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Wednesday, August 20, 2014

New Fridge

In the artist's recreation, I seem to be staring at Nancy's knees.
I am actually looking at the refrigerator.
So the other night Nancy and I bought a new refrigerator.

This was not nearly as much fun as it sounds.

We discovered the old one had given up the ghost Sunday night when all our ice cream had turned to soup.

Nancy sent me an email Tuesday at work.  The repairman's diagnosis was the compressor was shot and could not be repaired.


There is no point complaining because things inevitably wear out, break down, and must be replaced, but here's a blog doing exactly that.  It was a migraine-inducing hassle combing through the welter of models and styles on Consumer Reports: what made it more confusing was none of our sources agreed with each other: the models our repairman panned were the models Consumer Reports touted, and the models Consumer Reports liked were panned in customer reviews.  What's a prudent shopper to do?

So we went to Lowes and with the help of an avuncular white-haired salesman, who reminded me a little of the grandfather on The Real McCoys, we selected a model which will be delivered sometime this evening.

Now here's the thing.

As lousy as the whole experience was, it wasn't really that lousy.  Afterwards, I felt good.  Please Lord, forgive me for sentimentality, but this is the straight truth - I was so grateful Nancy and I were doing it together.  You should've seen us on the sales-floor: earnestly comparing features and prices - the design of the ice-maker, the depth of the drawers.  What I was really saying when I pointed out the superior control panel on the GE Model was, "I love you, Nancy, and I want the refrigerator we share to be the best one we can get."  When Nancy showed how well the racks were built on the Maytag, she was telling me, "You are important in my life, and so this refrigerator is important, too."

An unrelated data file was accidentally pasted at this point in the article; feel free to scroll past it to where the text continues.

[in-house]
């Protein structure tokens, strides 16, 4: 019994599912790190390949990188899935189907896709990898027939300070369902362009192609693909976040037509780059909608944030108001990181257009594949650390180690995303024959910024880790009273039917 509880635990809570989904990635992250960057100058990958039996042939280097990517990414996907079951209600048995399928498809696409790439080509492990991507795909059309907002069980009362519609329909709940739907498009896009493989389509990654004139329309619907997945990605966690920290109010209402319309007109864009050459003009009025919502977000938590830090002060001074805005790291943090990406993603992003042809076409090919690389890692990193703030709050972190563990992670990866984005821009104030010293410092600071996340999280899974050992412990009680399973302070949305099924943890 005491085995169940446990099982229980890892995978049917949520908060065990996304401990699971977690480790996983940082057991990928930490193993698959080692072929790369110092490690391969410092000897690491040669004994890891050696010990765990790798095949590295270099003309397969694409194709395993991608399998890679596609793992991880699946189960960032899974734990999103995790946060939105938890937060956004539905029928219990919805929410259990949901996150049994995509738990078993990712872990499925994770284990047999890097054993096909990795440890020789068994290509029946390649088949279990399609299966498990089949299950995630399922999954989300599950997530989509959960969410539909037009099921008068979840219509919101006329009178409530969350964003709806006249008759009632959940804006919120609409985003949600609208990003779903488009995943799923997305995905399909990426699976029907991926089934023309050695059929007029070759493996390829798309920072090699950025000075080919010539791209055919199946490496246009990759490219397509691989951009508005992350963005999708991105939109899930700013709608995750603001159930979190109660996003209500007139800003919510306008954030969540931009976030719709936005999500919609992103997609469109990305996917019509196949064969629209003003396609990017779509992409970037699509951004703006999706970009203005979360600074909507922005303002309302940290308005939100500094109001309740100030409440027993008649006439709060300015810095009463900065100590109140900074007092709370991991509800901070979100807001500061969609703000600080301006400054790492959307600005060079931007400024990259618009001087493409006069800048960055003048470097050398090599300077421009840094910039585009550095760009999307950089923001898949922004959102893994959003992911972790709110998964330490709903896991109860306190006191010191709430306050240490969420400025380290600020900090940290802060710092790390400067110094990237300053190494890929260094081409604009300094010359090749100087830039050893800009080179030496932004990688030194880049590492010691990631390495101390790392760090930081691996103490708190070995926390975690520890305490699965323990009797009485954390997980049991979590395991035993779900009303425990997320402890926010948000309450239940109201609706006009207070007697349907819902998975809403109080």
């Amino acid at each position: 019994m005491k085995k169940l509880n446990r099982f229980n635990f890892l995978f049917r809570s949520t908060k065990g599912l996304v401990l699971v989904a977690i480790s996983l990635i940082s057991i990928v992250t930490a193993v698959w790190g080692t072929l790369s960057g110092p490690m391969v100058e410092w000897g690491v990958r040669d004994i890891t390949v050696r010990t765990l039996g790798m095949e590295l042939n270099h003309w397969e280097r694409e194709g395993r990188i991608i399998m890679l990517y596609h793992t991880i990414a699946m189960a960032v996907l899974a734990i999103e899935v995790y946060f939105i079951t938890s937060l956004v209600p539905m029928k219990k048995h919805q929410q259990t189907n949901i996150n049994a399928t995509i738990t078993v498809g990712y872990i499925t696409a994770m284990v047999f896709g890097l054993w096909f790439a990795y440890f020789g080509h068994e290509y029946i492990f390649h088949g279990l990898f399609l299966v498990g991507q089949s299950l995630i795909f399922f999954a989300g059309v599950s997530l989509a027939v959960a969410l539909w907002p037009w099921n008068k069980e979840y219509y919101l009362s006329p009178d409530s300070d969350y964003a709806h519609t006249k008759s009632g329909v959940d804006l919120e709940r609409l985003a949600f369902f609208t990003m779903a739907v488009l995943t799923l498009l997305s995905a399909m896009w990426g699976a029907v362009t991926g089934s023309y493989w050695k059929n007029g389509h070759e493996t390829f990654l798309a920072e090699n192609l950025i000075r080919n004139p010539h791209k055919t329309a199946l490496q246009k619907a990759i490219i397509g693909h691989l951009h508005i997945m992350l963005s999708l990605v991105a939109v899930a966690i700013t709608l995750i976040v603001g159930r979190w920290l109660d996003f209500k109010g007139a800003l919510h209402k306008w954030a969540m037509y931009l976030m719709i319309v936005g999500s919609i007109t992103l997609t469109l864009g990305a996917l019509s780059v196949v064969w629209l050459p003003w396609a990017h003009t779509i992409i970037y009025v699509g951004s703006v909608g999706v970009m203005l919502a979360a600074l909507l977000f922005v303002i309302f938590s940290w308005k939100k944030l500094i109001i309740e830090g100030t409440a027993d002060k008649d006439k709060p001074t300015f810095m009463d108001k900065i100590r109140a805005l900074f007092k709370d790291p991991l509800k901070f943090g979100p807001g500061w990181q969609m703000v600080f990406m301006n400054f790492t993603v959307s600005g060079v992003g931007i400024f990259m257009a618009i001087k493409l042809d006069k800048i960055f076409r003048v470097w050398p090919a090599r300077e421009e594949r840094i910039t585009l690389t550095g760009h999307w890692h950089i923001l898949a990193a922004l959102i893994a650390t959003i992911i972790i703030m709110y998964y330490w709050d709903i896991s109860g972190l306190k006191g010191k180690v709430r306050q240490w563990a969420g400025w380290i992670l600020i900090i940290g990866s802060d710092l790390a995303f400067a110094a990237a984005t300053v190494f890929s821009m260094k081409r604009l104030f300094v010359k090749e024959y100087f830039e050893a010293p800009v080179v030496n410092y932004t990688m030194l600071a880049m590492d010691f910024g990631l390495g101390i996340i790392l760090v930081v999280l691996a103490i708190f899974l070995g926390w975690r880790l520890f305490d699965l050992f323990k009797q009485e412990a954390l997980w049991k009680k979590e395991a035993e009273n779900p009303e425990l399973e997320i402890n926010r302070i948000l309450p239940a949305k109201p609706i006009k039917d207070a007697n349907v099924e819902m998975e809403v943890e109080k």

Even our grandfatherly salesman got into the act, when he offered us a free five-year maintenance plan, he was saying, "You are such a sweet couple, I want to help you any way I can."

Okay, that last part was just the salesman doing his job, but it felt like affection.

This may sound stupid and over-the-top, but I swear to you it is true.  As Nancy and I went to the check-out, she reached back to hold my hand.  Oh, my darling, my own.

I know, I know, you think this is corny bullshit, but it is true nevertheless.  Let the wise among you understand; the dullest, most mundane, unpleasantest domestic chores can be made to glow with an inner light if there is a loved one to share them.  Quit snickering back there, I'm serious.  Think about it.  What purchase could be more intimate, more personal than buying a refrigerator?  Unless maybe it was buying a new mattress.

By the way, pretty soon we'll need to buy a new mattress.


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